The story of this ritual has taken on a misti-ness over the years, especially as I grow older and realize how valuable these select memories are and how crucial it is to keep the rituals associated with them alive. We do not have regular Friday night Shabbat dinner in my house like my father did, and in truth, if my sister didn’t organize Rosh Hashana (and Yom Kippur and Passover and Channukah) dinners every year, I’m not so sure I’d get them in the calendar myself. But on the days of the year that do not qualify as High Holy Ones, I somehow manage to feel connected to something bigger than myself. Like when I braid my first homemade challah with Abby using my second cousin Ronnie’s recipe (that’s my maiden attempt up there); or when I use a knife to peel an apple in one long strip, just like my mom told me her father used to do. Or when I secure the recipe to my Aunt Selma’s famous sweet-and-sour meatballs that she served at every family gathering growing up. Or back in 1994 when Andy and I had just moved to New York, and we’d meet after work at the corner of Smith and President Street in his up-and-coming Brooklyn neighborhood of Carroll Gardens. I can still see him walking up the block wearing his pleated khakis and Joseph Aboud tie, carrying his messenger bag and, yes, a loaf of crusty Italian bread from Caputo’s on Court Street. We’d head another two blocks west to Andy’s Hoyt street rental – a four-story brownstone with full garden, eat-in kitchen, all of which cost him and each of his three roommates $400 a month — and that bread would be the start of dinner.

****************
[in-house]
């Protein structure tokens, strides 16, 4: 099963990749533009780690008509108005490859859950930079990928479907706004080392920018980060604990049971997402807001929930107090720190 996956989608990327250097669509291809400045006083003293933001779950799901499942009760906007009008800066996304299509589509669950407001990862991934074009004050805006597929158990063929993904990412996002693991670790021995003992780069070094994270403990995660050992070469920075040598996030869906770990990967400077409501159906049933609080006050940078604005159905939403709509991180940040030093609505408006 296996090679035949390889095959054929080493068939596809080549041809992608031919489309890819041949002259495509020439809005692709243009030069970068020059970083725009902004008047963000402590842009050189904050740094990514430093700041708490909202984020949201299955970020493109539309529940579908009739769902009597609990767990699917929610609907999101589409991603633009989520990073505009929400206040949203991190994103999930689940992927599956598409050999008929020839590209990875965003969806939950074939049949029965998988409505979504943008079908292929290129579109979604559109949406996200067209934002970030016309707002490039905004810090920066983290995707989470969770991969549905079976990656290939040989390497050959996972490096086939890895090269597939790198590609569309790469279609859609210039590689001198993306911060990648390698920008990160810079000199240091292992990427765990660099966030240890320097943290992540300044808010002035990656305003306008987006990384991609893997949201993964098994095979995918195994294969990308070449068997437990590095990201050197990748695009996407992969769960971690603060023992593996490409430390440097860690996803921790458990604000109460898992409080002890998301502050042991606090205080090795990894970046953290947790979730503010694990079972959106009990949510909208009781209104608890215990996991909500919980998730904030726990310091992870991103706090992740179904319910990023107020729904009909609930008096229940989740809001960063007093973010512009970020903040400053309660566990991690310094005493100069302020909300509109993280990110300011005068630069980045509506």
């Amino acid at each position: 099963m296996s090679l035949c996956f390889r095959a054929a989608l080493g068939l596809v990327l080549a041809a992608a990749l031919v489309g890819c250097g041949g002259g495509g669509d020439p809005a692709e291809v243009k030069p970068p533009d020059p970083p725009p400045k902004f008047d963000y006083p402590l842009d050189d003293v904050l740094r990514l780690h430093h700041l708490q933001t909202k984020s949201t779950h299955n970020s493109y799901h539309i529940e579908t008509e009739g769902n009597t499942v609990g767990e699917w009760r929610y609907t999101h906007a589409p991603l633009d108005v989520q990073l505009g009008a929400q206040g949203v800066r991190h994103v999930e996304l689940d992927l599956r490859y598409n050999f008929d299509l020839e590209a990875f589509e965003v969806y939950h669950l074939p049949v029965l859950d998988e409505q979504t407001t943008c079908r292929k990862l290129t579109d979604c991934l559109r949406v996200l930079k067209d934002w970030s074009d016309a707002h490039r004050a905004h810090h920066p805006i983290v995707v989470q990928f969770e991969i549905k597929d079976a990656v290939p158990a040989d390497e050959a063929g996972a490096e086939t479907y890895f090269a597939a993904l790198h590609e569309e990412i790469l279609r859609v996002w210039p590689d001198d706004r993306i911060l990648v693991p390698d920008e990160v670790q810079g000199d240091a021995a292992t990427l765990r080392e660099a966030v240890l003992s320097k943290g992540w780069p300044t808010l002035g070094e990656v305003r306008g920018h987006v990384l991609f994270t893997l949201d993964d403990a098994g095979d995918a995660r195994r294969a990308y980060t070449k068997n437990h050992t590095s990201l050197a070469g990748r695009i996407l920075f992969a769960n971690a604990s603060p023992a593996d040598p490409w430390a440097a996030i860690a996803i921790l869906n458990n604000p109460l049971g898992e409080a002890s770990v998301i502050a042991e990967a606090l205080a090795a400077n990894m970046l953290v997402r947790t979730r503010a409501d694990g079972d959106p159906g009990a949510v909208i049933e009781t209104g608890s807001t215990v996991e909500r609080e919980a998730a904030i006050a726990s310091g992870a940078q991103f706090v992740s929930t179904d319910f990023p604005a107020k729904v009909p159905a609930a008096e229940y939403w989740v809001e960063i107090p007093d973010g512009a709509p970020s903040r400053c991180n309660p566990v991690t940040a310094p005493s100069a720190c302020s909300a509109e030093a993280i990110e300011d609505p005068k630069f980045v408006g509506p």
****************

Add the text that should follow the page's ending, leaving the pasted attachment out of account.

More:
Please head over to my second cousin Ronnie Fein’s website for the incredibly clear Challah recipe as well as a photograph of the challah without a weird bulge in the middle. It was my first attempt — cut me some slack! If I had read her braiding tips first, perhaps this wouldn’t have been a problem. (Also: forgive me that my bread is not round for the holidays.) Ronnie is also the author of Hip Kosher: 175 Easy Recipes to Prepare for Today’s Kosher Cook. Happy New Year everyone.
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You know how everyone says San Francisco is so low-key and relaxed? How you people out there are all about the lifestyle? Well, I think I might have shown up in the wrong city when we headed there last week for a few work-related events — including that visit to Pixar and a Dinner: A Love Story reading at Omnivore. Because our four-and-a-half day trip seemed to be the opposite of laid-back. Do not take this to mean that I didn’t have the best time ever — all I’m saying is that in a town like SF, there is so much pressure to eat well, that every mediocre bite of food felt like some sort of colossal failure on my end. I had a long list of you-must-go-here directives in my inbox and on facebook, and, perhaps most exciting, a customized San Francisco itinerary for my family from Yolanda Edwards of Travels with Clara. (You know by now: When Yolanda talks, people listen.) So the long weekend was spent, doing what this neurotic New Yorker does every other day of her life: Crossing things off lists. And then, of course, making one of her own. Now that I think about it, maybe the problem is not with San Francisco? Anyway, here are my top 10 favorite food moments from the weekend.